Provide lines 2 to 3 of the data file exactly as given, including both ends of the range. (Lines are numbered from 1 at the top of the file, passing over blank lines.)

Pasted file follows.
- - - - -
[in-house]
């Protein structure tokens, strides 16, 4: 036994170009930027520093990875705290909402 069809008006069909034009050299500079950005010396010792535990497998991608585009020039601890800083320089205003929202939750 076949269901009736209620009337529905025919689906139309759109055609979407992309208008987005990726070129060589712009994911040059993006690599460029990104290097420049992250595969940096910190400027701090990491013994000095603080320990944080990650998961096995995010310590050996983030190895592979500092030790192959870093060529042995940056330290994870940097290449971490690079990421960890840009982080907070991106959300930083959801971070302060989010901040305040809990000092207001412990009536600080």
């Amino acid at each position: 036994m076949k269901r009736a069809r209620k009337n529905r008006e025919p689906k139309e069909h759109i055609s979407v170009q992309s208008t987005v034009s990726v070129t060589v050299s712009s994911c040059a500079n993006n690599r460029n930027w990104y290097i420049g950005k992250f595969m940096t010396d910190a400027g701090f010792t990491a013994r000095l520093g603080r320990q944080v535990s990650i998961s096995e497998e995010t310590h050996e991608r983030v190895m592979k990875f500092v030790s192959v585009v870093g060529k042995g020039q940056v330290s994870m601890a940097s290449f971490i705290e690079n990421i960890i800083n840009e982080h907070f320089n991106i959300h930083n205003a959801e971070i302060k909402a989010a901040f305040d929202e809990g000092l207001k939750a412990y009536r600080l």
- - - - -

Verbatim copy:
């Protein structure tokens, strides 16, 4: 036994170009930027520093990875705290909402 069809008006069909034009050299500079950005010396010792535990497998991608585009020039601890800083320089205003929202939750 076949269901009736209620009337529905025919689906139309759109055609979407992309208008987005990726070129060589712009994911040059993006690599460029990104290097420049992250595969940096910190400027701090990491013994000095603080320990944080990650998961096995995010310590050996983030190895592979500092030790192959870093060529042995940056330290994870940097290449971490690079990421960890840009982080907070991106959300930083959801971070302060989010901040305040809990000092207001412990009536600080």
């Amino acid at each position: 036994m076949k269901r009736a069809r209620k009337n529905r008006e025919p689906k139309e069909h759109i055609s979407v170009q992309s208008t987005v034009s990726v070129t060589v050299s712009s994911c040059a500079n993006n690599r460029n930027w990104y290097i420049g950005k992250f595969m940096t010396d910190a400027g701090f010792t990491a013994r000095l520093g603080r320990q944080v535990s990650i998961s096995e497998e995010t310590h050996e991608r983030v190895m592979k990875f500092v030790s192959v585009v870093g060529k042995g020039q940056v330290s994870m601890a940097s290449f971490i705290e690079n990421i960890i800083n840009e982080h907070f320089n991106i959300h930083n205003a959801e971070i302060k909402a989010a901040f305040d929202e809990g000092l207001k939750a412990y009536r600080l």